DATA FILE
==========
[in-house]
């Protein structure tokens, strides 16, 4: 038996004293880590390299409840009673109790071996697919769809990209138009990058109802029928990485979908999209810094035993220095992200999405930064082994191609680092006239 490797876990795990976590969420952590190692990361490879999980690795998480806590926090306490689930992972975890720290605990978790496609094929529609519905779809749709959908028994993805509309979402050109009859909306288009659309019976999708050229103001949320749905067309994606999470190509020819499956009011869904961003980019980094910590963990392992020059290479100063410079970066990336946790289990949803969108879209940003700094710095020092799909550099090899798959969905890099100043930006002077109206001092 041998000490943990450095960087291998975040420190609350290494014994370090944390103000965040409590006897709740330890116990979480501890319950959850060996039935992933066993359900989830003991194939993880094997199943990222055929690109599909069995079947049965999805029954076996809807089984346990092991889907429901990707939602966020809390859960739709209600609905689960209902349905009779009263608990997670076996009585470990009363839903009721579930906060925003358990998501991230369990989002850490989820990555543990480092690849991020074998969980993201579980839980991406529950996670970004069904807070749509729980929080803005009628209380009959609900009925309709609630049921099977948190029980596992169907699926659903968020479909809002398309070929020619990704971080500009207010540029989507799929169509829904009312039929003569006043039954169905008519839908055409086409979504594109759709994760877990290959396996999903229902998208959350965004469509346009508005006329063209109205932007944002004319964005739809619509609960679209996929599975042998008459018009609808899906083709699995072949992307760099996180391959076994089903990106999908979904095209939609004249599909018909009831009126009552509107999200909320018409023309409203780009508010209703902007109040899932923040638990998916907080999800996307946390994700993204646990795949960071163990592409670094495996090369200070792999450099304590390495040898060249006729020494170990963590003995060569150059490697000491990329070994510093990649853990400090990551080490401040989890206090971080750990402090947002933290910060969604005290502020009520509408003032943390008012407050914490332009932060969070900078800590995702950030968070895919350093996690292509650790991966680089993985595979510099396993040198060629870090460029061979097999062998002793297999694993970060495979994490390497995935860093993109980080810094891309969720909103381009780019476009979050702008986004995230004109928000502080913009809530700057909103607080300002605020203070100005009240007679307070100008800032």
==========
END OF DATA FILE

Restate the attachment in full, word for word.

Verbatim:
[in-house]
């Protein structure tokens, strides 16, 4: 038996004293880590390299409840009673109790071996697919769809990209138009990058109802029928990485979908999209810094035993220095992200999405930064082994191609680092006239 490797876990795990976590969420952590190692990361490879999980690795998480806590926090306490689930992972975890720290605990978790496609094929529609519905779809749709959908028994993805509309979402050109009859909306288009659309019976999708050229103001949320749905067309994606999470190509020819499956009011869904961003980019980094910590963990392992020059290479100063410079970066990336946790289990949803969108879209940003700094710095020092799909550099090899798959969905890099100043930006002077109206001092 041998000490943990450095960087291998975040420190609350290494014994370090944390103000965040409590006897709740330890116990979480501890319950959850060996039935992933066993359900989830003991194939993880094997199943990222055929690109599909069995079947049965999805029954076996809807089984346990092991889907429901990707939602966020809390859960739709209600609905689960209902349905009779009263608990997670076996009585470990009363839903009721579930906060925003358990998501991230369990989002850490989820990555543990480092690849991020074998969980993201579980839980991406529950996670970004069904807070749509729980929080803005009628209380009959609900009925309709609630049921099977948190029980596992169907699926659903968020479909809002398309070929020619990704971080500009207010540029989507799929169509829904009312039929003569006043039954169905008519839908055409086409979504594109759709994760877990290959396996999903229902998208959350965004469509346009508005006329063209109205932007944002004319964005739809619509609960679209996929599975042998008459018009609808899906083709699995072949992307760099996180391959076994089903990106999908979904095209939609004249599909018909009831009126009552509107999200909320018409023309409203780009508010209703902007109040899932923040638990998916907080999800996307946390994700993204646990795949960071163990592409670094495996090369200070792999450099304590390495040898060249006729020494170990963590003995060569150059490697000491990329070994510093990649853990400090990551080490401040989890206090971080750990402090947002933290910060969604005290502020009520509408003032943390008012407050914490332009932060969070900078800590995702950030968070895919350093996690292509650790991966680089993985595979510099396993040198060629870090460029061979097999062998002793297999694993970060495979994490390497995935860093993109980080810094891309969720909103381009780019476009979050702008986004995230004109928000502080913009809530700057909103607080300002605020203070100005009240007679307070100008800032």